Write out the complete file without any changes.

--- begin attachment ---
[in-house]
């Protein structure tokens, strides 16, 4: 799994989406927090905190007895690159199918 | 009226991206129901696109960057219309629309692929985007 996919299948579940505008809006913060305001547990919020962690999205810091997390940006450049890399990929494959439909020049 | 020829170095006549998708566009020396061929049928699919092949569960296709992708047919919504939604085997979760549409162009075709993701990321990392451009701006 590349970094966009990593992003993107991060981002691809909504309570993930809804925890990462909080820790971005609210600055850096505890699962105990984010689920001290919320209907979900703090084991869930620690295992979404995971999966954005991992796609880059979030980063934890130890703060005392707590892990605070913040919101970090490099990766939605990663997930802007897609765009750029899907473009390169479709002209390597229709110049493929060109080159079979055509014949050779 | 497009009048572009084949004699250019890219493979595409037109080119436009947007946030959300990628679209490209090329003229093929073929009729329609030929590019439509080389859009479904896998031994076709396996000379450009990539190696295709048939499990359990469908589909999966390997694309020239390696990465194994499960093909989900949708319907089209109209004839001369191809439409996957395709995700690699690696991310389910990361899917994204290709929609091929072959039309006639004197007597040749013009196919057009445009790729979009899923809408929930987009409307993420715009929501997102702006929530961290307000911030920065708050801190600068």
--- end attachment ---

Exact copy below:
[in-house]
């Protein structure tokens, strides 16, 4: 799994989406927090905190007895690159199918 | 009226991206129901696109960057219309629309692929985007 996919299948579940505008809006913060305001547990919020962690999205810091997390940006450049890399990929494959439909020049 | 020829170095006549998708566009020396061929049928699919092949569960296709992708047919919504939604085997979760549409162009075709993701990321990392451009701006 590349970094966009990593992003993107991060981002691809909504309570993930809804925890990462909080820790971005609210600055850096505890699962105990984010689920001290919320209907979900703090084991869930620690295992979404995971999966954005991992796609880059979030980063934890130890703060005392707590892990605070913040919101970090490099990766939605990663997930802007897609765009750029899907473009390169479709002209390597229709110049493929060109080159079979055509014949050779 | 497009009048572009084949004699250019890219493979595409037109080119436009947007946030959300990628679209490209090329003229093929073929009729329609030929590019439509080389859009479904896998031994076709396996000379450009990539190696295709048939499990359990469908589909999966390997694309020239390696990465194994499960093909989900949708319907089209109209004839001369191809439409996957395709995700690699690696991310389910990361899917994204290709929609091929072959039309006639004197007597040749013009196919057009445009790729979009899923809408929930987009409307993420715009929501997102702006929530961290307000911030920065708050801190600068």